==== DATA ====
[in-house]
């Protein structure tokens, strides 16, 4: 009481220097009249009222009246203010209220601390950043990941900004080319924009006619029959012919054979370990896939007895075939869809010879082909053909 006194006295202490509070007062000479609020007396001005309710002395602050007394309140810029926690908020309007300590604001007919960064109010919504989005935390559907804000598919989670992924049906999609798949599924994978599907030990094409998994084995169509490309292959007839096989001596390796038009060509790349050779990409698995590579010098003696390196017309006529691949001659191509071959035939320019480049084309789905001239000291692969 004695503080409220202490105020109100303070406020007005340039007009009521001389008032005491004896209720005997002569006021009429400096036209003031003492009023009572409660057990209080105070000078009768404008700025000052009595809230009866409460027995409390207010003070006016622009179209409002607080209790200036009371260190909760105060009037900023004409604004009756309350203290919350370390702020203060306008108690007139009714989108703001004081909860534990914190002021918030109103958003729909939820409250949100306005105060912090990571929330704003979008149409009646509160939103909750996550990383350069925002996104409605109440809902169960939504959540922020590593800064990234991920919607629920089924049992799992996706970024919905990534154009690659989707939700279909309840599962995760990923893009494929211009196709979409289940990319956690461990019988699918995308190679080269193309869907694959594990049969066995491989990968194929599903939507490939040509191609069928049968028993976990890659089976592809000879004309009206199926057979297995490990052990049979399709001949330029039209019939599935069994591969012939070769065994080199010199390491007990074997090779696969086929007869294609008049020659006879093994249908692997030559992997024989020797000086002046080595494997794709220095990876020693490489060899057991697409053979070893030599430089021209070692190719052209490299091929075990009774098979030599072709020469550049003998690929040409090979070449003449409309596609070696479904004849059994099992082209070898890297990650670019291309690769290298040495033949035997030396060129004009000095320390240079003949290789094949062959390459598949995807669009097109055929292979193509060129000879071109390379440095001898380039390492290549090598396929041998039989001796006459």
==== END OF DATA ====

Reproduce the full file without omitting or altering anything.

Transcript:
[in-house]
């Protein structure tokens, strides 16, 4: 009481220097009249009222009246203010209220601390950043990941900004080319924009006619029959012919054979370990896939007895075939869809010879082909053909 006194006295202490509070007062000479609020007396001005309710002395602050007394309140810029926690908020309007300590604001007919960064109010919504989005935390559907804000598919989670992924049906999609798949599924994978599907030990094409998994084995169509490309292959007839096989001596390796038009060509790349050779990409698995590579010098003696390196017309006529691949001659191509071959035939320019480049084309789905001239000291692969 004695503080409220202490105020109100303070406020007005340039007009009521001389008032005491004896209720005997002569006021009429400096036209003031003492009023009572409660057990209080105070000078009768404008700025000052009595809230009866409460027995409390207010003070006016622009179209409002607080209790200036009371260190909760105060009037900023004409604004009756309350203290919350370390702020203060306008108690007139009714989108703001004081909860534990914190002021918030109103958003729909939820409250949100306005105060912090990571929330704003979008149409009646509160939103909750996550990383350069925002996104409605109440809902169960939504959540922020590593800064990234991920919607629920089924049992799992996706970024919905990534154009690659989707939700279909309840599962995760990923893009494929211009196709979409289940990319956690461990019988699918995308190679080269193309869907694959594990049969066995491989990968194929599903939507490939040509191609069928049968028993976990890659089976592809000879004309009206199926057979297995490990052990049979399709001949330029039209019939599935069994591969012939070769065994080199010199390491007990074997090779696969086929007869294609008049020659006879093994249908692997030559992997024989020797000086002046080595494997794709220095990876020693490489060899057991697409053979070893030599430089021209070692190719052209490299091929075990009774098979030599072709020469550049003998690929040409090979070449003449409309596609070696479904004849059994099992082209070898890297990650670019291309690769290298040495033949035997030396060129004009000095320390240079003949290789094949062959390459598949995807669009097109055929292979193509060129000879071109390379440095001898380039390492290549090598396929041998039989001796006459």